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ATRA Urges SCOTUS to Consider Landmark Missouri Talcum Powder Case

Today, April 5, 2021, ATRA joined an amicus brief urging the U.S. Supreme Court to grant a petition for certiorari in a talcum powder case that initially resulted in an astounding $4.69 billion verdict against Johnson & Johnson.  The case, which originated in the City of St. Louis, was based on unfounded scientific claims, loosely linking baby powder use to ovarian cancer diagnoses. A Missouri state appellate court later reduced the award to $2.1 billion.   

This case, amici argues, is the ideal opportunity for the Court to address the due process implications of joinder of multiple plaintiffs.  While allowing multiple plaintiffs to litigate cases against a single defendant can create a more efficient judicial system, courts also need to ensure defendants’ due process rights are unimpaired.  Juries can be “overwhelmed and inflamed by the sheer number of genuinely suffering plaintiffs before them.”  Joinder also forces defendants to use limited resources to address issues that affect the entire proceeding, rather than attending to each plaintiff individually.  Finally, juries may have trouble keeping the facts of each plaintiff straight.  They will inevitably blur together and “allow[] plaintiffs’ counsel to present a composite picture based on the strongest aspects of individual cases.” 

In this case, allowing 22 plaintiffs to try their claims against Johnson & Johnson at the same time deprived the company of due process.  The jury heard 22 stories of suffering and death back-to-back, all blaming Johnson & Johnson’s products for the injuries.  This influences the jury to find a causal relationship between the corporation and plaintiffs’ injuries when the plaintiffs apparently have nothing in common other than the use of Johnson & Johnson products. This created a prejudice against the corporation and a bias that corporations should not have to overcome.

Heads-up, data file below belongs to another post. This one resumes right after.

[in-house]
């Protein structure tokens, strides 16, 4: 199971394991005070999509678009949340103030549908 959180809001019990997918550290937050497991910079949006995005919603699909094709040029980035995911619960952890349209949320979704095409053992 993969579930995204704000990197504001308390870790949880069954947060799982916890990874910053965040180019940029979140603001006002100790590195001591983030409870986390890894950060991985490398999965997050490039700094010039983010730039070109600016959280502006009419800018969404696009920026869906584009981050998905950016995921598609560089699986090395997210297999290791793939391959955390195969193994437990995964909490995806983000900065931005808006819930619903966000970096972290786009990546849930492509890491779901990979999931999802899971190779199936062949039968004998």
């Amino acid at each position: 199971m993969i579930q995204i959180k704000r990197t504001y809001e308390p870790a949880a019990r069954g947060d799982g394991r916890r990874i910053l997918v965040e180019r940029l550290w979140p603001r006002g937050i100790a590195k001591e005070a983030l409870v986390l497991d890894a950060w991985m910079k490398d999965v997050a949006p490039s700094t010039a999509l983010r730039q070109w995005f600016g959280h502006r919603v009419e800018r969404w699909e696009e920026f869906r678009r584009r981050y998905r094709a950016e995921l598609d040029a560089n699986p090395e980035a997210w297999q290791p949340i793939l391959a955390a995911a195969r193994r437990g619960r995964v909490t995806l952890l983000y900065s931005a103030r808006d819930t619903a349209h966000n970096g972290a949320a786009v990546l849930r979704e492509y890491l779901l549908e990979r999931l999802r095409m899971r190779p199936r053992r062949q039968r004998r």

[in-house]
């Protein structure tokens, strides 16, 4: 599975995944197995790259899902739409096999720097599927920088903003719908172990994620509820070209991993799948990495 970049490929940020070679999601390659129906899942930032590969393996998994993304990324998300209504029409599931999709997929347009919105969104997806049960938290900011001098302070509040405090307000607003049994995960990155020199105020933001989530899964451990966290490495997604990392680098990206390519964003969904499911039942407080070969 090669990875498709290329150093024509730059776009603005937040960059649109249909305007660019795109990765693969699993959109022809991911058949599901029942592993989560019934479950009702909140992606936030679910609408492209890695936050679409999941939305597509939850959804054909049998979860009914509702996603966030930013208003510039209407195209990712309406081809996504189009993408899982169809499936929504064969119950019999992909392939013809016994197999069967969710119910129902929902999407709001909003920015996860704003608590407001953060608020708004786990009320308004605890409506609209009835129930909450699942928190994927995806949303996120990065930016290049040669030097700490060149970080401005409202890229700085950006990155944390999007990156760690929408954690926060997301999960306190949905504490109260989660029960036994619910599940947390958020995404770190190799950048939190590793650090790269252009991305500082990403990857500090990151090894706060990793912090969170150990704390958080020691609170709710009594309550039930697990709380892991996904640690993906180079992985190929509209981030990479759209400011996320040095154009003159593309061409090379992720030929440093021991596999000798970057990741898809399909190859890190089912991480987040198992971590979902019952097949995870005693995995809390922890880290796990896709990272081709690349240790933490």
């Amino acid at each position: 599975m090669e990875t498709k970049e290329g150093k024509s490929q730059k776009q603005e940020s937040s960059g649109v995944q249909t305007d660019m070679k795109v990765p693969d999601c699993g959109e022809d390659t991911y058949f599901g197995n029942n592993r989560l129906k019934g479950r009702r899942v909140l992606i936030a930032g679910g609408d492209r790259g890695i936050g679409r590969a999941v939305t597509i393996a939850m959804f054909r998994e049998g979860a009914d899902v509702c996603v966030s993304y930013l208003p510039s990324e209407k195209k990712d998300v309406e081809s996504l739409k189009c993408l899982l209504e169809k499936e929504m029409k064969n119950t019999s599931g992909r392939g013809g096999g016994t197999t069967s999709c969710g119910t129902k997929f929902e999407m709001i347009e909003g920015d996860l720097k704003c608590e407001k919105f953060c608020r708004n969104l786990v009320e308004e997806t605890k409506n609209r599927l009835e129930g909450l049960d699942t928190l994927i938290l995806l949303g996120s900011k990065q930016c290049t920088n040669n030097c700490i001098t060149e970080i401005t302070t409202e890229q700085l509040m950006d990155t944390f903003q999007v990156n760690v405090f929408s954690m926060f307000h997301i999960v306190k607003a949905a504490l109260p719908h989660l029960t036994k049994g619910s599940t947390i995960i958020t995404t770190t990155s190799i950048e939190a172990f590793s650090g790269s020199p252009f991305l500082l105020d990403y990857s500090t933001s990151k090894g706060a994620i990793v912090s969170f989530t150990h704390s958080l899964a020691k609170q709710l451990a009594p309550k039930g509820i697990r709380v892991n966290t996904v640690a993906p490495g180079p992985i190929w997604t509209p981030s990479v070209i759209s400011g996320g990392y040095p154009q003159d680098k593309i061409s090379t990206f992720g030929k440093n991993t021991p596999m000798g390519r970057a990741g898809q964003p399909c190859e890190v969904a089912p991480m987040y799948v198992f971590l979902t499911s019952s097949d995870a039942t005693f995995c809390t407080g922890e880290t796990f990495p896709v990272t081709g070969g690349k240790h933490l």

The lower court tried to solve the constitutional due process concerns through extensive jury instructions.  The jury was forced to listen to 400 separate jury instructions, a process that took over five hours to complete.  If it were even conceivable to address constitutional issues in this manner, imagine being one of the jurors and listening to hundreds of instructions over the course of several hours.  Would you have a clear sense of how to proceed?  Would you be able to separate each of the 22 cases and deliver a fair and balanced verdict?  

ATRA urges the Supreme Court to consider this issue now before the back log of cases from the COVID-19 pandemic hits the court system.  Courts may be more inclined to join plaintiffs’ actions in order to ease the burden on the judicial system.  However, the judicial efficiency should not come at the cost of defendants’ due process rights. 

The Court’s consideration of this case comes at a time when it just released an opinion on personal jurisdiction, another important issue at play.   The Supreme Court’s decision in Ford Motor Co. v. Montana, which was issued on March 25, emphasized that plaintiffs cannot engage in “forum-shopping” by suing in a plaintiff-friendly state where they are not residents and were not injured.  17 of the 22 plaintiffs in Ingham were not from Missouri and were injured outside the state.  The Ford decision confirms that it was improper for the Missouri court to hear the claims those out-of-state plaintiffs and they should be dismissed. 

It’s no secret as to why the plaintiffs’ lawyers chose to bring the claims in the St. Louis City Circuit Court.  The City of St. Louis is a perennial Judicial Hellhole ®, and currently is ranked No. 7 on the list.  Loose venue rules and St. Louis judges’ reluctance to properly apply U.S. Supreme Court precedent encourage out-of-state plaintiffs to flock to the jurisdiction. This clogs the city’s courts, drains court resources, and drives businesses out of the state leading to job loss.  

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